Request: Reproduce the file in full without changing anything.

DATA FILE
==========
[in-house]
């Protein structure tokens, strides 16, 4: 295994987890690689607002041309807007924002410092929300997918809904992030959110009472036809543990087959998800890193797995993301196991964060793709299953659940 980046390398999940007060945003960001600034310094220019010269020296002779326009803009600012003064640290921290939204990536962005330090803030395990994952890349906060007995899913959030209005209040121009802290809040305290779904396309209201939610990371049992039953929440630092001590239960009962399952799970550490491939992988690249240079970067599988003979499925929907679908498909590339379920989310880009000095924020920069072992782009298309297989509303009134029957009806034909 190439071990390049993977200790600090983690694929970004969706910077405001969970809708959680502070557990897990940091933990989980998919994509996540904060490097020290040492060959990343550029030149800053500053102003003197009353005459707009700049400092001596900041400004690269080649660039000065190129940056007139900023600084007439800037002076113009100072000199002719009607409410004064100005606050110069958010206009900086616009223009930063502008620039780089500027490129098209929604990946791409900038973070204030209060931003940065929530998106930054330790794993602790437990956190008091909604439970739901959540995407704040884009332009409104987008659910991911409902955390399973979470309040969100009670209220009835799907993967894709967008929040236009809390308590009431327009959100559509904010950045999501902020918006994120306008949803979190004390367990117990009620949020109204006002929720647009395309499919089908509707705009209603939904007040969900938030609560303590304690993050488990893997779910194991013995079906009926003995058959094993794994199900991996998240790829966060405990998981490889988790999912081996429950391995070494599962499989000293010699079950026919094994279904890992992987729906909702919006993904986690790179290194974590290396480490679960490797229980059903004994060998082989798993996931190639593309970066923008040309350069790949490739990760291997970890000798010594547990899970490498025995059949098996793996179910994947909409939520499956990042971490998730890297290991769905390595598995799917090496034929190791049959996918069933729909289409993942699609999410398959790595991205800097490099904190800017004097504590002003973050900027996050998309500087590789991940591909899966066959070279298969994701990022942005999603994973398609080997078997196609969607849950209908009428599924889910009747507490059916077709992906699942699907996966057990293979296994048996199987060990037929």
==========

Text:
[in-house]
């Protein structure tokens, strides 16, 4: 295994987890690689607002041309807007924002410092929300997918809904992030959110009472036809543990087959998800890193797995993301196991964060793709299953659940 980046390398999940007060945003960001600034310094220019010269020296002779326009803009600012003064640290921290939204990536962005330090803030395990994952890349906060007995899913959030209005209040121009802290809040305290779904396309209201939610990371049992039953929440630092001590239960009962399952799970550490491939992988690249240079970067599988003979499925929907679908498909590339379920989310880009000095924020920069072992782009298309297989509303009134029957009806034909 190439071990390049993977200790600090983690694929970004969706910077405001969970809708959680502070557990897990940091933990989980998919994509996540904060490097020290040492060959990343550029030149800053500053102003003197009353005459707009700049400092001596900041400004690269080649660039000065190129940056007139900023600084007439800037002076113009100072000199002719009607409410004064100005606050110069958010206009900086616009223009930063502008620039780089500027490129098209929604990946791409900038973070204030209060931003940065929530998106930054330790794993602790437990956190008091909604439970739901959540995407704040884009332009409104987008659910991911409902955390399973979470309040969100009670209220009835799907993967894709967008929040236009809390308590009431327009959100559509904010950045999501902020918006994120306008949803979190004390367990117990009620949020109204006002929720647009395309499919089908509707705009209603939904007040969900938030609560303590304690993050488990893997779910194991013995079906009926003995058959094993794994199900991996998240790829966060405990998981490889988790999912081996429950391995070494599962499989000293010699079950026919094994279904890992992987729906909702919006993904986690790179290194974590290396480490679960490797229980059903004994060998082989798993996931190639593309970066923008040309350069790949490739990760291997970890000798010594547990899970490498025995059949098996793996179910994947909409939520499956990042971490998730890297290991769905390595598995799917090496034929190791049959996918069933729909289409993942699609999410398959790595991205800097490099904190800017004097504590002003973050900027996050998309500087590789991940591909899966066959070279298969994701990022942005999603994973398609080997078997196609969607849950209908009428599924889910009747507490059916077709992906699942699907996966057990293979296994048996199987060990037929």